Today’s middle school mathematics classrooms are marked by (A) increasing cognitive diversity and (B) students’ persistent cognitive difficulties in learning algebra. Problem A stems from increased inclusion of students with special needs in mainstream classrooms, as well as the fact that students enter middle school at three different levels of reasoning that are not easily altered and that have significant implications for developing rational number knowledge and algebraic reasoning. Traditional responses to Problem A are tracked classes that contribute to opportunity gaps, i.e., inequitable access to high-quality mathematics instruction, and result in achievement gaps. Considerable attention to Problem B has led to the successful integration of algebraic reasoning into students’ developing whole number knowledge in elementary schools.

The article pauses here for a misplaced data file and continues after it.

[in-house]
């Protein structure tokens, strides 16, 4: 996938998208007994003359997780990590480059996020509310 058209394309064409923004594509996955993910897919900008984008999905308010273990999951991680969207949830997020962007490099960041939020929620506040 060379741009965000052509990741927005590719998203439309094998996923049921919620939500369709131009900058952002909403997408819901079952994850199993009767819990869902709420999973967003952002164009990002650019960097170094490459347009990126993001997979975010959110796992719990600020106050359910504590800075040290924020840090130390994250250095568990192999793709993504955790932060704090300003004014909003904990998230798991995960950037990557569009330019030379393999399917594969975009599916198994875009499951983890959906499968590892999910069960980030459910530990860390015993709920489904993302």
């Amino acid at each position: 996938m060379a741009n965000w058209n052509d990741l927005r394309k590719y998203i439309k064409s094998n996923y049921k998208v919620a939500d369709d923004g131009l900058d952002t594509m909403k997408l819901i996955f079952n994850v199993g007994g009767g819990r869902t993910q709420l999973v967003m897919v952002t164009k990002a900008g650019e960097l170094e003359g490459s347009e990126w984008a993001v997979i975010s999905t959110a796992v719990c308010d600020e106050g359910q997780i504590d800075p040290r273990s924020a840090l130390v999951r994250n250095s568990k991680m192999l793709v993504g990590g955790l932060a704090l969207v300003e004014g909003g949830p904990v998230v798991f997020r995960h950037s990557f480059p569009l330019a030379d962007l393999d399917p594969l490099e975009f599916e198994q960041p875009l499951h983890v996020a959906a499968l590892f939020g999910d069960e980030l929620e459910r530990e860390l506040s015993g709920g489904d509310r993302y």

Very little attention has been paid to how students’ rational number knowledge and algebraic reasoning can be mutually supported in middle school, even though rational number knowledge is seen as critical for success in algebra. The project, directed by Amy Hackenberg at Indiana University, initiates new research and an integrated education plan to address these problems by investigating (1) how to effectively differentiate instruction for middle school students at different reasoning levels; and (2) how to foster middle school students’ algebraic reasoning and rational number knowledge in mutually supportive ways. Differentiating instruction in heterogeneous classrooms is a novel but untested response to Problem A; developing learning trajectories that connect two key domains and address three reasoning levels will be a basis for differentiated instruction and respond to Problem B. Three interdependent project phases will lead to three products: learning trajectories, instructional materials developed collaboratively with teachers, and a written assessment to evaluate students’ levels of reasoning. Educational goals of the project are to enhance the abilities of prospective and practicing teachers to teach cognitively diverse students, to improve doctoral students’ understanding of relationships between students’ learning and teachers’ practice, and to form a community of mathematics teachers committed to on-going professional learning about how to differentiate instruction.